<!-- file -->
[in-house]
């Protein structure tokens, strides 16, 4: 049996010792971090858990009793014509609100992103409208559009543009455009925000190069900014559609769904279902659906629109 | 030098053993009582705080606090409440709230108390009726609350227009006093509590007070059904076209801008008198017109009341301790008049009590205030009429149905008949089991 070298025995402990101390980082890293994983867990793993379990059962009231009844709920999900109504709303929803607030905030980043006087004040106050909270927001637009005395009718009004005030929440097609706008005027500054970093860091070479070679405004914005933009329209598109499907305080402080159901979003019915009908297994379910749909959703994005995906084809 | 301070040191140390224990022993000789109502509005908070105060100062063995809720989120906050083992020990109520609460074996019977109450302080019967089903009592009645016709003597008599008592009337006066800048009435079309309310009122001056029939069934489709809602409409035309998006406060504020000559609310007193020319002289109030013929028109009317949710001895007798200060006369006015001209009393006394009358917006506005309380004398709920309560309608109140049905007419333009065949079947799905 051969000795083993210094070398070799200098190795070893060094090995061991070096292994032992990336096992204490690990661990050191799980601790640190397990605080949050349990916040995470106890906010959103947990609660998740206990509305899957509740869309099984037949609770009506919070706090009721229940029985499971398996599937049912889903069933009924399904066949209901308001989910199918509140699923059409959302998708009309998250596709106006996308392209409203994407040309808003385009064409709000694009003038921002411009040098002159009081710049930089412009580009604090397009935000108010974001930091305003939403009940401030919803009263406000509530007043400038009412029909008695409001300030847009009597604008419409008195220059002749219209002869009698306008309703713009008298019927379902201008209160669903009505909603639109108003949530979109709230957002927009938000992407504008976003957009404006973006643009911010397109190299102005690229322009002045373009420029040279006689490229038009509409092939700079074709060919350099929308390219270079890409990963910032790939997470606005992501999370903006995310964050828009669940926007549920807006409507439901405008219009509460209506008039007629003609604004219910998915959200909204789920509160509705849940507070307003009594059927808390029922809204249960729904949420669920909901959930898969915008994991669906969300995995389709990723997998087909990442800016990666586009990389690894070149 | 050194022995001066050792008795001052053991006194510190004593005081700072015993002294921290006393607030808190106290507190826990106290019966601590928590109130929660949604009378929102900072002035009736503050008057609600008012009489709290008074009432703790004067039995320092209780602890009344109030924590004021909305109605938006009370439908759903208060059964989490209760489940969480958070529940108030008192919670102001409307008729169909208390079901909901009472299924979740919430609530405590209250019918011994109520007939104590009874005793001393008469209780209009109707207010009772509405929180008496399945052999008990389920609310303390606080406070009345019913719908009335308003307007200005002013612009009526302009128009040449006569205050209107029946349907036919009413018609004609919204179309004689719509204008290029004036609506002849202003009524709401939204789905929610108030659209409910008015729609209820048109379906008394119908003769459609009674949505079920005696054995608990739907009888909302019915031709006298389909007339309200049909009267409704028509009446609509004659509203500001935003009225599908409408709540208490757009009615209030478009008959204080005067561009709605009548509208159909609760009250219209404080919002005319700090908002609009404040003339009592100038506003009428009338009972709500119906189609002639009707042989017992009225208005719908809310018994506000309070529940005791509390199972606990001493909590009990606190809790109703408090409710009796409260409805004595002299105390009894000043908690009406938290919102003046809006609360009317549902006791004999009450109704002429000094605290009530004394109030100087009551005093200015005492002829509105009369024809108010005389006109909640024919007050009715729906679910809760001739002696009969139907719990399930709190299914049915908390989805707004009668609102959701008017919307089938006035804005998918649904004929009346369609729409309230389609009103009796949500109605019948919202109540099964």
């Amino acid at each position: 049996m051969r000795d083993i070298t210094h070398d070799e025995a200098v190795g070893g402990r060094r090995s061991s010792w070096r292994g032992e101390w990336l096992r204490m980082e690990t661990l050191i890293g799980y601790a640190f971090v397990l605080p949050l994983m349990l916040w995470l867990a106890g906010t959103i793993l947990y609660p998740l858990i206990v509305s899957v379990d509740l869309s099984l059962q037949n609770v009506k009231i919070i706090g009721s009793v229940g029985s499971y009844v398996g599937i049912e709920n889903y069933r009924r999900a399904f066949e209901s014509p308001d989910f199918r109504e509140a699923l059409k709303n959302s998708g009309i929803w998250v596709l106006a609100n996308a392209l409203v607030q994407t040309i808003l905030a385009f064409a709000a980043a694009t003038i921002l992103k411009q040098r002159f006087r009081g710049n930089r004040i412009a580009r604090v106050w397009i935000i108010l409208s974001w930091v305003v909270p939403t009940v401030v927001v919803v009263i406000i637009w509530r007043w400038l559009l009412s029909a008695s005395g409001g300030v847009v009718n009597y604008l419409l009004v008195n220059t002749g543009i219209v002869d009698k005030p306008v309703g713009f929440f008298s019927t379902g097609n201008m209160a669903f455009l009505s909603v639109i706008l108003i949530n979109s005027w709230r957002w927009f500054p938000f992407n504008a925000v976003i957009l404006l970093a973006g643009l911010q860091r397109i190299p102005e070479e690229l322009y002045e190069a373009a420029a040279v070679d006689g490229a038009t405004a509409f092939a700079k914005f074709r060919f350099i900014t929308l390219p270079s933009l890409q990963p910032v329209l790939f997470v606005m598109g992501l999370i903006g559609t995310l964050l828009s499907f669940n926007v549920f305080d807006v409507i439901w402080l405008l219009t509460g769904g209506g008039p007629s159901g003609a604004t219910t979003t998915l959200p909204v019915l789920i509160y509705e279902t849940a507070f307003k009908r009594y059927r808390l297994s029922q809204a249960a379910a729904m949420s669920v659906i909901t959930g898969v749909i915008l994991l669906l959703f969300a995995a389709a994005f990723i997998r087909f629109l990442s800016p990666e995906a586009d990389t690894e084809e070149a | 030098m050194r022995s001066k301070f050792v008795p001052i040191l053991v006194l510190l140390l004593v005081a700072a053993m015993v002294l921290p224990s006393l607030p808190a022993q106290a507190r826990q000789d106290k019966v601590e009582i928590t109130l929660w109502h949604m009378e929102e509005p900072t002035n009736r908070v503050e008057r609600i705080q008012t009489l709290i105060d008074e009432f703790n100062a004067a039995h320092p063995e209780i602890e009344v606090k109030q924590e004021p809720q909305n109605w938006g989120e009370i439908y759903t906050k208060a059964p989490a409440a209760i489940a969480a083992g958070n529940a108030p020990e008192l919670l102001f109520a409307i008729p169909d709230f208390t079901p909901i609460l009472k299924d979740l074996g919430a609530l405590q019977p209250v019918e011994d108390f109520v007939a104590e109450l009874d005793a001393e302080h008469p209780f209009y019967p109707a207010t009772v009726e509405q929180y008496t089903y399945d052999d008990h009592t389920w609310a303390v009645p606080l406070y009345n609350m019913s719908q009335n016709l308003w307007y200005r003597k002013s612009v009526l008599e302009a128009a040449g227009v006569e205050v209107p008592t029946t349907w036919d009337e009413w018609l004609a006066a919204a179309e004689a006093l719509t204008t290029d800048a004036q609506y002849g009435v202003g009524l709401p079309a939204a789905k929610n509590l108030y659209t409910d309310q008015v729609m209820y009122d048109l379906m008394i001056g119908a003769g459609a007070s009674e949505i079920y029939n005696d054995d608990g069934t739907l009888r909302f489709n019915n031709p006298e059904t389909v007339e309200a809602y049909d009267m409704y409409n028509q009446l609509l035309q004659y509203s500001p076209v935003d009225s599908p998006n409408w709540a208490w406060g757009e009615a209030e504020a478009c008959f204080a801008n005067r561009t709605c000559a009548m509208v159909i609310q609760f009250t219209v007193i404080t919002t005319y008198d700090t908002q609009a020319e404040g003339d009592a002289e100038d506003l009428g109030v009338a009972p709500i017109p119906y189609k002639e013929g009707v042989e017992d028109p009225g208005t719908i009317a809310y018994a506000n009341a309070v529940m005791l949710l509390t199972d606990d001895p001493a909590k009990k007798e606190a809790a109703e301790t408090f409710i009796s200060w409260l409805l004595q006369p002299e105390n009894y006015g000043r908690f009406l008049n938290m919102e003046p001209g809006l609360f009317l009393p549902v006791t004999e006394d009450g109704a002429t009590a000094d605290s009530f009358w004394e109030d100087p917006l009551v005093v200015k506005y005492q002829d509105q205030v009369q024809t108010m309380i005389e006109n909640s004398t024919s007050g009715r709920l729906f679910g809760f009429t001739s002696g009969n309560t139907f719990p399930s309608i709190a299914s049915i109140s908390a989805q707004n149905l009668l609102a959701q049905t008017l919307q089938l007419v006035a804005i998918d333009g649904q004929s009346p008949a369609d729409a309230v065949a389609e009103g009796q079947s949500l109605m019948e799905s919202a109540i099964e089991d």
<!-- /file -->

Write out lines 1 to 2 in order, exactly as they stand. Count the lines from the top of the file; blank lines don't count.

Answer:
[in-house]
């Protein structure tokens, strides 16, 4: 049996010792971090858990009793014509609100992103409208559009543009455009925000190069900014559609769904279902659906629109 | 030098053993009582705080606090409440709230108390009726609350227009006093509590007070059904076209801008008198017109009341301790008049009590205030009429149905008949089991 070298025995402990101390980082890293994983867990793993379990059962009231009844709920999900109504709303929803607030905030980043006087004040106050909270927001637009005395009718009004005030929440097609706008005027500054970093860091070479070679405004914005933009329209598109499907305080402080159901979003019915009908297994379910749909959703994005995906084809 | 301070040191140390224990022993000789109502509005908070105060100062063995809720989120906050083992020990109520609460074996019977109450302080019967089903009592009645016709003597008599008592009337006066800048009435079309309310009122001056029939069934489709809602409409035309998006406060504020000559609310007193020319002289109030013929028109009317949710001895007798200060006369006015001209009393006394009358917006506005309380004398709920309560309608109140049905007419333009065949079947799905 051969000795083993210094070398070799200098190795070893060094090995061991070096292994032992990336096992204490690990661990050191799980601790640190397990605080949050349990916040995470106890906010959103947990609660998740206990509305899957509740869309099984037949609770009506919070706090009721229940029985499971398996599937049912889903069933009924399904066949209901308001989910199918509140699923059409959302998708009309998250596709106006996308392209409203994407040309808003385009064409709000694009003038921002411009040098002159009081710049930089412009580009604090397009935000108010974001930091305003939403009940401030919803009263406000509530007043400038009412029909008695409001300030847009009597604008419409008195220059002749219209002869009698306008309703713009008298019927379902201008209160669903009505909603639109108003949530979109709230957002927009938000992407504008976003957009404006973006643009911010397109190299102005690229322009002045373009420029040279006689490229038009509409092939700079074709060919350099929308390219270079890409990963910032790939997470606005992501999370903006995310964050828009669940926007549920807006409507439901405008219009509460209506008039007629003609604004219910998915959200909204789920509160509705849940507070307003009594059927808390029922809204249960729904949420669920909901959930898969915008994991669906969300995995389709990723997998087909990442800016990666586009990389690894070149 | 050194022995001066050792008795001052053991006194510190004593005081700072015993002294921290006393607030808190106290507190826990106290019966601590928590109130929660949604009378929102900072002035009736503050008057609600008012009489709290008074009432703790004067039995320092209780602890009344109030924590004021909305109605938006009370439908759903208060059964989490209760489940969480958070529940108030008192919670102001409307008729169909208390079901909901009472299924979740919430609530405590209250019918011994109520007939104590009874005793001393008469209780209009109707207010009772509405929180008496399945052999008990389920609310303390606080406070009345019913719908009335308003307007200005002013612009009526302009128009040449006569205050209107029946349907036919009413018609004609919204179309004689719509204008290029004036609506002849202003009524709401939204789905929610108030659209409910008015729609209820048109379906008394119908003769459609009674949505079920005696054995608990739907009888909302019915031709006298389909007339309200049909009267409704028509009446609509004659509203500001935003009225599908409408709540208490757009009615209030478009008959204080005067561009709605009548509208159909609760009250219209404080919002005319700090908002609009404040003339009592100038506003009428009338009972709500119906189609002639009707042989017992009225208005719908809310018994506000309070529940005791509390199972606990001493909590009990606190809790109703408090409710009796409260409805004595002299105390009894000043908690009406938290919102003046809006609360009317549902006791004999009450109704002429000094605290009530004394109030100087009551005093200015005492002829509105009369024809108010005389006109909640024919007050009715729906679910809760001739002696009969139907719990399930709190299914049915908390989805707004009668609102959701008017919307089938006035804005998918649904004929009346369609729409309230389609009103009796949500109605019948919202109540099964």